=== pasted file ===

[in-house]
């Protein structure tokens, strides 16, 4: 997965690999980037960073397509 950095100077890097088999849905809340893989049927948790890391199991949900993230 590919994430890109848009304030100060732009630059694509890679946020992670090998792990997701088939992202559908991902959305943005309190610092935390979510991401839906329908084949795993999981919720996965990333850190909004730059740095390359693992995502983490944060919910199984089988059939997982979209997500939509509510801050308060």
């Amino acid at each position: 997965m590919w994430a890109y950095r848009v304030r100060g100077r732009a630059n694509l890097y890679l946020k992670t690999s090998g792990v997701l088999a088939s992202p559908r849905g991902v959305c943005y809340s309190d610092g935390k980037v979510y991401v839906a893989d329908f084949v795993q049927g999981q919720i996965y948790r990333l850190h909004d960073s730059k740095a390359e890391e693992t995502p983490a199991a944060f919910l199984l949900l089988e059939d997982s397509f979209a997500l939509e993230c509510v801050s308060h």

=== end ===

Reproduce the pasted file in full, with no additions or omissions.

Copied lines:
[in-house]
């Protein structure tokens, strides 16, 4: 997965690999980037960073397509 950095100077890097088999849905809340893989049927948790890391199991949900993230 590919994430890109848009304030100060732009630059694509890679946020992670090998792990997701088939992202559908991902959305943005309190610092935390979510991401839906329908084949795993999981919720996965990333850190909004730059740095390359693992995502983490944060919910199984089988059939997982979209997500939509509510801050308060």
């Amino acid at each position: 997965m590919w994430a890109y950095r848009v304030r100060g100077r732009a630059n694509l890097y890679l946020k992670t690999s090998g792990v997701l088999a088939s992202p559908r849905g991902v959305c943005y809340s309190d610092g935390k980037v979510y991401v839906a893989d329908f084949v795993q049927g999981q919720i996965y948790r990333l850190h909004d960073s730059k740095a390359e890391e693992t995502p983490a199991a944060f919910l199984l949900l089988e059939d997982s397509f979209a997500l939509e993230c509510v801050s308060h």